Blockchain Casino Announced for Macau Despite Ban

Despite a decline in prominent cryptocurrencies based on blockchain such as bitcoin, they still have a large and prevalent following in countries such as China, due to gambling restrictions enforced by the government.

However, in the licensed peninsula of Macau, a new idea to take advantage of such a demand has been formed – and it looks like it could be a success.

Connecting Blockchain and Gambling

While you might have heard of blockchain, the foundation of most cryptocurrencies, it can sometimes be difficult to understand its popularity.

But for China, which penalizes gambling despite the demand for it, blockchain allows the user to gamble in a variety of currencies without the risk of identification.

Blockchain works by creating a digital fingerprint of each transaction, which is then stored on a digital ledger. While the transaction is recorded it is certainly more difficult to track and identify the owner of the currency, which is why it has become so popular in countries where gambling is frowned upon.

A World First

Today DeClub, a casino management company based in Macau, has announced a new partnership with Malta-based investment firm, Wide Rich Global.

Together, the pair want to connect blockchain and gambling by introducing the “world’s first blockchain-based casino gaming hub with fully integrated online and land-based casinos”.

It’s a huge remit that will need a lot of financial backing. While popular, cryptocurrencies are on notoriously shaky ground due to wild fluctuations in some of the popular currencies such as bitcoin and ethereum.

And so to fund the build, the partnership has launched an Initial Coin Offering (ICO), which encourages people to donate to the fund in exchange for tokens.

These tokens will essentially become the chips that punters will play with, so an ICO often encourages a large take-up, as it is the time when you can often get the most tokens for your money ahead of an official launch. Of course, the risk is that if the project is not fully funded you could lose your tokens if a refund is not possible.

For a large-scale project such as this, it’s envisioned that the team will want to raise as much as $1bn to go ahead.

No Guarantees

While it sounds like the ideal situation for blockchain-savvy China, punters have already spotted a few flies in the ointment. The biggest is that Macau does currently not allow blockchain gambling.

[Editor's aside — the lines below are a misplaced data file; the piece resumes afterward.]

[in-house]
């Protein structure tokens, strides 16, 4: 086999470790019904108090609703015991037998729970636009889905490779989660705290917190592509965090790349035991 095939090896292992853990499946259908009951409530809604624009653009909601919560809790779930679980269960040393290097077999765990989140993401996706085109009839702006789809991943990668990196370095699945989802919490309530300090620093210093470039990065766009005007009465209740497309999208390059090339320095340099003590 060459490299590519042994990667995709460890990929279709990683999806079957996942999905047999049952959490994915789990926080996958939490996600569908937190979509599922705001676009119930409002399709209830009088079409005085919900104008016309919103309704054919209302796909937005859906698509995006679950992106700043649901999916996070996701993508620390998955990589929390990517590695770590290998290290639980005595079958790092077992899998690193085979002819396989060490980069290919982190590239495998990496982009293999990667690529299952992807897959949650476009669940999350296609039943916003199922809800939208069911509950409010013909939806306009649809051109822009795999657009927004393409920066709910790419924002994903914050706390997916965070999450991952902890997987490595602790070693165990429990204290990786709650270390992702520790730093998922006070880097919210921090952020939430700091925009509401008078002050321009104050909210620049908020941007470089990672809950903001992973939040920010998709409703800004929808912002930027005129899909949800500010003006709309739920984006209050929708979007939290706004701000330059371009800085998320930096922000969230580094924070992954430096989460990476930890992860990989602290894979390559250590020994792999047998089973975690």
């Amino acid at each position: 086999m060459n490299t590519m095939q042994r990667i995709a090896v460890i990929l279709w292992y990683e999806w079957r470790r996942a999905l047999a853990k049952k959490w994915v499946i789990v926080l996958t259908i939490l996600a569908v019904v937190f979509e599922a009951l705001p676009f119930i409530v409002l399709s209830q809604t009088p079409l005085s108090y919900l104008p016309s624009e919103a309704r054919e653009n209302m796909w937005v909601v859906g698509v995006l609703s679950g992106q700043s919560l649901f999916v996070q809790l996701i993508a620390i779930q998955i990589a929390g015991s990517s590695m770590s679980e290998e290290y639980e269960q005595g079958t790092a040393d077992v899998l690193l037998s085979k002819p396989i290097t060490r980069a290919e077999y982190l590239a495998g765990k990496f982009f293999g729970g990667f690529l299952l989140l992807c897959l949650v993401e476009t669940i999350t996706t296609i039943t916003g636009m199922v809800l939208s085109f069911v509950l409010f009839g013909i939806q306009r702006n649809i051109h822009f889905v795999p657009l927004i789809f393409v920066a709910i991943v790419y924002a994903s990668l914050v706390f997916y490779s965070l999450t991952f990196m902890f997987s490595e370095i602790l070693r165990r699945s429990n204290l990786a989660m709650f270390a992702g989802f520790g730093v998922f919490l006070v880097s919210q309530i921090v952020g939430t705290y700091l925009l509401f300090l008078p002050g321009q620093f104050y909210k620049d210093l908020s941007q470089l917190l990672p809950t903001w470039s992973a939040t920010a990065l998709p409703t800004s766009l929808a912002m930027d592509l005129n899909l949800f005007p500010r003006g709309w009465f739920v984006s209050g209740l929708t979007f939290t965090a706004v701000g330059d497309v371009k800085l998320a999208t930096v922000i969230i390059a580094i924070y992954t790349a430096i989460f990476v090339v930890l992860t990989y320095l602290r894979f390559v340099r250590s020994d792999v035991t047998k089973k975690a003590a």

This is obviously a huge hurdle to jump and either Wide Rich Global knows something we don’t, or it is taking a gamble that by the time the project is realized the government will have changed its mind.

During the ICO, Wide Rich Global will issue the “DEC” token, giving purchasers rights to host and invest in cash-lending pools. At the same time, DeClub will offer its own token, the “NNC,” which is a stablecoin that can be redeemed in order to cover goods or services at casinos.

How Would It Work?

As described in the white paper, chips would become the foundation of the casino. It states: “The tokenization of chips, casinos and their surrounding entertainment service providers will be able to build a pan-gambling business ecosystem together, so that people with varying business needs – from tourism, to business meetings, to shopping – can all gain easy and cost-effective access to customized and prestigious services on their mobile devices.”

While still far away from realization, there is certainly proof that it could work. Just this summer authorities broke up a gambling ring that used crypto-gambling during the World Cup soccer tournament to process around $1.5bn (£1.17bn) in bets placed by more than 300,000 people.

The scheme was based on the dark web and had been accepting several forms of cryptocurrency including bitcoin, ethereum, and litecoin over a period of eight months.

The growth of this underground operation is proof of how large crypto-gambling platforms could become, based on the targeted market that it caters to. Indeed, Apple has been trying to shut down apps and Russia continues to block the IPs of such platforms.

But as seen, the Chinese market is a prime example for illegal activity. However, by moving the market into a central casino, the Chinese government could turn around something illicit into a premier tourist destination.

This is not the first time a crypto-casino idea has been floated. Dragon Corp introduced an ICO last year that raised $500 million for its dragon coin, part of which was to be used to build a floating casino, but its plans were ultimately dashed when the main backer pulled out.

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